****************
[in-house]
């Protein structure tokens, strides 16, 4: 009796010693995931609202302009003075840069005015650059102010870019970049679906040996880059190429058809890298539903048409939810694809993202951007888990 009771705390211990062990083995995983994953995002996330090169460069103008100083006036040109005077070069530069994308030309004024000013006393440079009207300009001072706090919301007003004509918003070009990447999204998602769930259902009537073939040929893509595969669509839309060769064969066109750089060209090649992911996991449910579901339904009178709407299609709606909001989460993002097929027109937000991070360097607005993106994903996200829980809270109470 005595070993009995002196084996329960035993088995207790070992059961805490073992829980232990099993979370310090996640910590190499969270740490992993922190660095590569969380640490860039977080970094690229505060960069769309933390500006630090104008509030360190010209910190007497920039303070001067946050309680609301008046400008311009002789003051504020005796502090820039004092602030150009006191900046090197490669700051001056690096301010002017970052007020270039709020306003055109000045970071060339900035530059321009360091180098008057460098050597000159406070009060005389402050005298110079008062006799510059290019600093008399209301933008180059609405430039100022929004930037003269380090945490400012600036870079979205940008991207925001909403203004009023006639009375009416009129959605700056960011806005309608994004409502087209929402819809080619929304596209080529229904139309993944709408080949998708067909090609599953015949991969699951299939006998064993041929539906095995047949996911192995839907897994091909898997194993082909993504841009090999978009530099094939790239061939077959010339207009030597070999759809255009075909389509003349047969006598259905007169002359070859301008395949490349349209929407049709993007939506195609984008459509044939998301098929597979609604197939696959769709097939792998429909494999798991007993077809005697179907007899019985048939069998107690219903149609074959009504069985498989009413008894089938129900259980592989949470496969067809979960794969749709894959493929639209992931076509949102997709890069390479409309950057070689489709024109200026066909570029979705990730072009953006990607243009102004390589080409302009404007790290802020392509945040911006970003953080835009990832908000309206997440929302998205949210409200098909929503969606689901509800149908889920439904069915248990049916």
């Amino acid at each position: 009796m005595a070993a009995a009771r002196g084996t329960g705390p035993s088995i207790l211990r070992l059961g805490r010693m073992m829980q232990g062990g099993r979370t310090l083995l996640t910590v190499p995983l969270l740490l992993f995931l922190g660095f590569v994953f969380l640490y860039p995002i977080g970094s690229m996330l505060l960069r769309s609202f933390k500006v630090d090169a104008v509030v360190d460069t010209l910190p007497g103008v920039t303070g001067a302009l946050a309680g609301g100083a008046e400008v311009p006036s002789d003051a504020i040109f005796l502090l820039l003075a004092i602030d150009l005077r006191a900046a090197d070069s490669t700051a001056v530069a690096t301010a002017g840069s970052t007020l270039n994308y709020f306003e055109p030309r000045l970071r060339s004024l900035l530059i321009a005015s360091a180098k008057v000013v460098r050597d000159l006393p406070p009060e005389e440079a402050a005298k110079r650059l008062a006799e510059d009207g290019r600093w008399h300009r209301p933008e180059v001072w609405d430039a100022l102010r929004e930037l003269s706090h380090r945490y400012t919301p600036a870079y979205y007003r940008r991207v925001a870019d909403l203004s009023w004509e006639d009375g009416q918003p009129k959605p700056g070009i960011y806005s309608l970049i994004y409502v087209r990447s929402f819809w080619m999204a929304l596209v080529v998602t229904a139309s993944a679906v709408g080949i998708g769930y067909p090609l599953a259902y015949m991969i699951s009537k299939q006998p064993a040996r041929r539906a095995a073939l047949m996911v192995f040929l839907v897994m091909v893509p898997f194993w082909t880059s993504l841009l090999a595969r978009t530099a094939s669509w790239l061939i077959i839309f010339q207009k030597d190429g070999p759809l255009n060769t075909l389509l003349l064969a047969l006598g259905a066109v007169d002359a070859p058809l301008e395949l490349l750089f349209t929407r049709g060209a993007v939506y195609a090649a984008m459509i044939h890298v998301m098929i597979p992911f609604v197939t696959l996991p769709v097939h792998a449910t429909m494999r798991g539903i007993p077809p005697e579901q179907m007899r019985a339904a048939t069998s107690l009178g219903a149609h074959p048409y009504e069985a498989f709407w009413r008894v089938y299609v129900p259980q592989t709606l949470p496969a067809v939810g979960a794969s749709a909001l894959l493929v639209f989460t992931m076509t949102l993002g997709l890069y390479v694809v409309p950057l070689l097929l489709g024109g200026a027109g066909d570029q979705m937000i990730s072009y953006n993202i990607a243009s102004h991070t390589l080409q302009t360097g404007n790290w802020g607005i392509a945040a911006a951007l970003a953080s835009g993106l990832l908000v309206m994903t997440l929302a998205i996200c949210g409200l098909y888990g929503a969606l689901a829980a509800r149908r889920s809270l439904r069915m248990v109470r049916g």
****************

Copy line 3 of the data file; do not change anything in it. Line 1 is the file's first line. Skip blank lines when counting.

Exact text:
């Amino acid at each position: 009796m005595a070993a009995a009771r002196g084996t329960g705390p035993s088995i207790l211990r070992l059961g805490r010693m073992m829980q232990g062990g099993r979370t310090l083995l996640t910590v190499p995983l969270l740490l992993f995931l922190g660095f590569v994953f969380l640490y860039p995002i977080g970094s690229m996330l505060l960069r769309s609202f933390k500006v630090d090169a104008v509030v360190d460069t010209l910190p007497g103008v920039t303070g001067a302009l946050a309680g609301g100083a008046e400008v311009p006036s002789d003051a504020i040109f005796l502090l820039l003075a004092i602030d150009l005077r006191a900046a090197d070069s490669t700051a001056v530069a690096t301010a002017g840069s970052t007020l270039n994308y709020f306003e055109p030309r000045l970071r060339s004024l900035l530059i321009a005015s360091a180098k008057v000013v460098r050597d000159l006393p406070p009060e005389e440079a402050a005298k110079r650059l008062a006799e510059d009207g290019r600093w008399h300009r209301p933008e180059v001072w609405d430039a100022l102010r929004e930037l003269s706090h380090r945490y400012t919301p600036a870079y979205y007003r940008r991207v925001a870019d909403l203004s009023w004509e006639d009375g009416q918003p009129k959605p700056g070009i960011y806005s309608l970049i994004y409502v087209r990447s929402f819809w080619m999204a929304l596209v080529v998602t229904a139309s993944a679906v709408g080949i998708g769930y067909p090609l599953a259902y015949m991969i699951s009537k299939q006998p064993a040996r041929r539906a095995a073939l047949m996911v192995f040929l839907v897994m091909v893509p898997f194993w082909t880059s993504l841009l090999a595969r978009t530099a094939s669509w790239l061939i077959i839309f010339q207009k030597d190429g070999p759809l255009n060769t075909l389509l003349l064969a047969l006598g259905a066109v007169d002359a070859p058809l301008e395949l490349l750089f349209t929407r049709g060209a993007v939506y195609a090649a984008m459509i044939h890298v998301m098929i597979p992911f609604v197939t696959l996991p769709v097939h792998a449910t429909m494999r798991g539903i007993p077809p005697e579901q179907m007899r019985a339904a048939t069998s107690l009178g219903a149609h074959p048409y009504e069985a498989f709407w009413r008894v089938y299609v129900p259980q592989t709606l949470p496969a067809v939810g979960a794969s749709a909001l894959l493929v639209f989460t992931m076509t949102l993002g997709l890069y390479v694809v409309p950057l070689l097929l489709g024109g200026a027109g066909d570029q979705m937000i990730s072009y953006n993202i990607a243009s102004h991070t390589l080409q302009t360097g404007n790290w802020g607005i392509a945040a911006a951007l970003a953080s835009g993106l990832l908000v309206m994903t997440l929302a998205i996200c949210g409200l098909y888990g929503a969606l689901a829980a509800r149908r889920s809270l439904r069915m248990v109470r049916g």